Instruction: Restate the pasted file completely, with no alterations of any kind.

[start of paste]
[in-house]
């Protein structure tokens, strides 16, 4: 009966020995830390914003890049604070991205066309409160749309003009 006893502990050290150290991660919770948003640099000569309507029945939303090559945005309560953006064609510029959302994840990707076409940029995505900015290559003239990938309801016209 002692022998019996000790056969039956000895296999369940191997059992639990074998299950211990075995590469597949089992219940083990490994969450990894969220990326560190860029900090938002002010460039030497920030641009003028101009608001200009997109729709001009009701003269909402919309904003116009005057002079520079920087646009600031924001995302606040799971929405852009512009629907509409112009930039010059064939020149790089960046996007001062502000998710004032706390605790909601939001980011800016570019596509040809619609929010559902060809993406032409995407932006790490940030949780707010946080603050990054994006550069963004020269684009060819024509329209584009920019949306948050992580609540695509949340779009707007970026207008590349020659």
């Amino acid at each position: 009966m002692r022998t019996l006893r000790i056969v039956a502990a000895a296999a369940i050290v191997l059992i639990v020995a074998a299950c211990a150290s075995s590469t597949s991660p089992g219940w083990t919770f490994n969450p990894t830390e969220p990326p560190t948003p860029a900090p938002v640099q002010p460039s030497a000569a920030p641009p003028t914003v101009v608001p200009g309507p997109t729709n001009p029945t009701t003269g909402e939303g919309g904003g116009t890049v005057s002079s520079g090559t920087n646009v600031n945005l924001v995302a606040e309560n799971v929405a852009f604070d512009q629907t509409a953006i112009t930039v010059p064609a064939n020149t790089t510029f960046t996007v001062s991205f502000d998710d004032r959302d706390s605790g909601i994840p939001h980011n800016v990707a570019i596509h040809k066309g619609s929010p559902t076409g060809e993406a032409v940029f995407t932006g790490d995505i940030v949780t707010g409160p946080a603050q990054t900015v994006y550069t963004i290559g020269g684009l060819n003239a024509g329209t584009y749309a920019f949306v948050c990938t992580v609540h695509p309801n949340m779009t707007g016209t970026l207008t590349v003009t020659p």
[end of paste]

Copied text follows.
[in-house]
């Protein structure tokens, strides 16, 4: 009966020995830390914003890049604070991205066309409160749309003009 006893502990050290150290991660919770948003640099000569309507029945939303090559945005309560953006064609510029959302994840990707076409940029995505900015290559003239990938309801016209 002692022998019996000790056969039956000895296999369940191997059992639990074998299950211990075995590469597949089992219940083990490994969450990894969220990326560190860029900090938002002010460039030497920030641009003028101009608001200009997109729709001009009701003269909402919309904003116009005057002079520079920087646009600031924001995302606040799971929405852009512009629907509409112009930039010059064939020149790089960046996007001062502000998710004032706390605790909601939001980011800016570019596509040809619609929010559902060809993406032409995407932006790490940030949780707010946080603050990054994006550069963004020269684009060819024509329209584009920019949306948050992580609540695509949340779009707007970026207008590349020659």
């Amino acid at each position: 009966m002692r022998t019996l006893r000790i056969v039956a502990a000895a296999a369940i050290v191997l059992i639990v020995a074998a299950c211990a150290s075995s590469t597949s991660p089992g219940w083990t919770f490994n969450p990894t830390e969220p990326p560190t948003p860029a900090p938002v640099q002010p460039s030497a000569a920030p641009p003028t914003v101009v608001p200009g309507p997109t729709n001009p029945t009701t003269g909402e939303g919309g904003g116009t890049v005057s002079s520079g090559t920087n646009v600031n945005l924001v995302a606040e309560n799971v929405a852009f604070d512009q629907t509409a953006i112009t930039v010059p064609a064939n020149t790089t510029f960046t996007v001062s991205f502000d998710d004032r959302d706390s605790g909601i994840p939001h980011n800016v990707a570019i596509h040809k066309g619609s929010p559902t076409g060809e993406a032409v940029f995407t932006g790490d995505i940030v949780t707010g409160p946080a603050q990054t900015v994006y550069t963004i290559g020269g684009l060819n003239a024509g329209t584009y749309a920019f949306v948050c990938t992580v609540h695509p309801n949340m779009t707007g016209t970026l207008t590349v003009t020659p």